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Rossi: A deeper dig into Malkin’s slump

A good morning to the Dear Readers from a soon-to-be rainy New York City, where somebody is sticking around to spend time at the NHL headquarters for a couple of down-the-road pieces.

Josh “the Instinctive One” Yohe has the club Thursday, as the Penguins will practice at Southpointe Iceoplex. Perhaps an optional session, though coach Dan Bylsma’s tone after a 5-1 loss to the Rangers at MSG was hardly the most upbeat one.


= The #TribHKY recap of that loss:


Overreacting to one loss – as the Penguins people on Twitterverse seems to be doing –­ is unwise, though not unexpected. A great goalie can do damage to even the most superior opponent, and New York’s Henrik Lundqvist (28 saves; 10 in the first 15 minutes) did that to the Penguins, who remain one of only two Metropolitan Division clubs with more wins than combined losses and overtime/shootout results.

Still, this Evgeni Malkin slump is a real concern.

(Clearly, as was evident by the direction of that Game Story – and coach Dan Bylsma’s acknowledgment that it is a factor going forward.)

Malkin declined comment Wednesday night after a ninth consecutive game without a goal.

Do not read too much into that, as Malkin is not one to speak daily or after every game.

That said, for as much as a reporter can, this reporter feels he is best positioned to read Malkin’s nonverbal signals, and the ones he is sending are disconcerting. He appears completely flummoxed over his inability to dominate – and the read here is this is not just about the 3 goals-14 points start to this season.

Malkin has 47 points in 47 games since wrapping an MVP season that was the result of 50 goals and 109 points in 75 games – a 1.45 points-per-game average.

Malkin will need to average at least 1.30 points-per-game the rest of this season to hit the 100-point plateau for a fourth time.

He is capable, but this current pace through 16 games (.875) is a far cry from his 12th all-time 1.21 per-game pace.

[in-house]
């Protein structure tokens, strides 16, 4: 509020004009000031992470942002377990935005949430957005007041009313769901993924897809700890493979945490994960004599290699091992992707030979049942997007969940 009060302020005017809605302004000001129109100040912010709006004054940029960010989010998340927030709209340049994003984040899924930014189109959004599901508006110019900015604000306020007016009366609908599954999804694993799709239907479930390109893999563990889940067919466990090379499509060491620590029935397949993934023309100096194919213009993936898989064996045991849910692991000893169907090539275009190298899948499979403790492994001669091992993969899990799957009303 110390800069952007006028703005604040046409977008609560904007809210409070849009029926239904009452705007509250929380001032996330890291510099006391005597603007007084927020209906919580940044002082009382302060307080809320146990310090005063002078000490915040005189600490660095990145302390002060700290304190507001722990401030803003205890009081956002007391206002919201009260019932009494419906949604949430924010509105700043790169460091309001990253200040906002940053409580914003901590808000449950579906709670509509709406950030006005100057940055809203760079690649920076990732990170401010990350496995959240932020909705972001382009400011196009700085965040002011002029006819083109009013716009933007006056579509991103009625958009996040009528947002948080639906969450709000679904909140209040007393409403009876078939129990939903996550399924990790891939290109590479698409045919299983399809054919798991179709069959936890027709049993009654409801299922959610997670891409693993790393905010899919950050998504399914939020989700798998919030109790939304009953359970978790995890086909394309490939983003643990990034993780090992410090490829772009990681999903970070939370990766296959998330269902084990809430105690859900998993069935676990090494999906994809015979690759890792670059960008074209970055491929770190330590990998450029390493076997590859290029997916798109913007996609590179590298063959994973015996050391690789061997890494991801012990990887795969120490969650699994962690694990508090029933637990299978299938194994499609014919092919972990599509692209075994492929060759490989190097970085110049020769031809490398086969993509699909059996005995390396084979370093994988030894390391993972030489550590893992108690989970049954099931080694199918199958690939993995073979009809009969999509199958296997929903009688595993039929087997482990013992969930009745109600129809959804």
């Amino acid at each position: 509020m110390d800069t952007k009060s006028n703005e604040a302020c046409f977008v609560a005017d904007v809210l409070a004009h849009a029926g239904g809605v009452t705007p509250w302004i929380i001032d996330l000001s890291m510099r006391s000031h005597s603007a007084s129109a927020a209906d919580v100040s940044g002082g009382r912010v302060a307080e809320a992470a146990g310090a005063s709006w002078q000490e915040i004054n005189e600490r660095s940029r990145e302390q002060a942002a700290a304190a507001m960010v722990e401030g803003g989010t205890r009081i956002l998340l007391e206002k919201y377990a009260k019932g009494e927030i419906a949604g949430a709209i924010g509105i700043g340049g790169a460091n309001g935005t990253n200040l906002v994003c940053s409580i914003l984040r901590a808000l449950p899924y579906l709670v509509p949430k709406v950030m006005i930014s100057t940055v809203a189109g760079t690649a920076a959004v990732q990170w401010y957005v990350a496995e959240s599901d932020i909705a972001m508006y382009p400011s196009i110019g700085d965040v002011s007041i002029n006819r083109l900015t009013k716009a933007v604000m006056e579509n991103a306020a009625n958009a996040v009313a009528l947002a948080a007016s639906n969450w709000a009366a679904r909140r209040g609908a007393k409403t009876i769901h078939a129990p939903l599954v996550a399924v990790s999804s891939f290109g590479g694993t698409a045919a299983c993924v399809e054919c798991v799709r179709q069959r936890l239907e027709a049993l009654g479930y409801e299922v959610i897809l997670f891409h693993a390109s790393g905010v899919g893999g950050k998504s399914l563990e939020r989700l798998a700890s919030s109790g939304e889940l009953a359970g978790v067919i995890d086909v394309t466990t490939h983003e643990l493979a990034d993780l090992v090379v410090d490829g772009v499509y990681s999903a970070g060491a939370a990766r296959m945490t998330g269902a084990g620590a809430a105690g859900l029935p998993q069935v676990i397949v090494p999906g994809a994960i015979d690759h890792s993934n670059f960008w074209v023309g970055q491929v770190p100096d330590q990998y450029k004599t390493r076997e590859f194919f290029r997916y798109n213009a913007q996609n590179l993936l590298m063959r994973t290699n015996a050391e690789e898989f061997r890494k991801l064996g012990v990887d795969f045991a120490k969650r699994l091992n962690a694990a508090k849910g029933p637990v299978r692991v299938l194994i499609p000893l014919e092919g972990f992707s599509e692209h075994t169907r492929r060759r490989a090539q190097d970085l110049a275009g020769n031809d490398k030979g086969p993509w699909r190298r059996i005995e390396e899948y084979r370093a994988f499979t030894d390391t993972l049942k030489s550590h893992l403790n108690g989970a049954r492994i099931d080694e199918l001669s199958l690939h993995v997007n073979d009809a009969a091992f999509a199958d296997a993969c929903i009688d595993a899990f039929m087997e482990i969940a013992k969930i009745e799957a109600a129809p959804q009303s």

Something to keep in mind about Malkin, who is now 27:

Of the eight players to win multiple scoring titles since in the post expansion era (1967-68 to current), only one – Boston’s Phil Esposito – posted either his first or second best season after the age of 27.

Malkin takes things to heart. His care-level (coach speak) is off the charts.

This slump is not about him not trying or failing to grasp the system or any of the each jabs that his detractors throw at him and Russian players in general.

This slump is about something deep, and a huge challenge for Bylsma is to figure out how to help Malkin stick with his recent responsible play even though individual results are not coming.

The good news for Malkin is that things seemingly cannot get much worse than this start.

The best news is that help is apparently on the way:


A busy day for radio hits: Penguins Live with Steve Kolbe (3:20 p.m.,; the Mark Madden Show (3:30 p.m., 105.9-FM); the David Todd Show (6:30 p.m., 970-AM).



Be Excellent to each other,


Author: Rob Rossi

Rob Rossi has covered the Penguins for parts of every season that Sidney Crosby has played in Pittsburgh. So, since 2005. He has led the Trib's NHL coverage since 2007, when he became the primary Penguins beat reporter. He joined the Tribune-Review in November 2002. Rossi, 35, is local chapter president of the Professional Hockey Writers' Association. He also dabbles in radio, as ClearChannel's "Penguins Insider," and TV, as "NHL Insider" for Root Sports Pittsburgh, and as a semi-regular contributor to The Final Word, a Sunday sports show that airs on WPXI. In 2012, Rossi was recognized nationally by Penn State's John Curley Center for Sports Journalism for his coverage of youth sports for a Trib series that investigated concussion protocol. In 2013, he teamed with Carl Prine for an investigative piece about athletes' charities what was honored regionally. A graduate of West Virginia University and Keystone Oaks High School, Rossi was raised in Crafton and Green Tree and currently resides in Brookline. He is currently working on the authorized biography of Evgeni Malkin. Follow him on Twitter: @RobRossi_Trib


  1. Matt says:

    He is pressing to live up to his Contract. It’s admirable, but he just needs to be himself. There are many players and coaches that study his game and work hard to stop him, nobody can dominate in the League night in and night out. Well, maybe Mario could. :)

  2. Tim says:

    Responsible play? You mean the kind of play that resembles a (-3) performance so far this season? Plus/Minus is often an over-valued statistic, but Malkin’s number happens to be the second worst on the team at this stage. The stat is no longer meaningless when the guy getting paid the most is near the worst.

    Sadly, Malkin’s 2013 playoff performance was just as bad in that category. A player that skilled should not be on the ice for so many goals against and, particularly, ones that are the direct result of his own turnovers. Add his lack of offensive production on top of his routinely irresponsible play and the result is (currently) a highly overpaid, high-risk, low-reward commodity. Not hatin’… Just sayin’…

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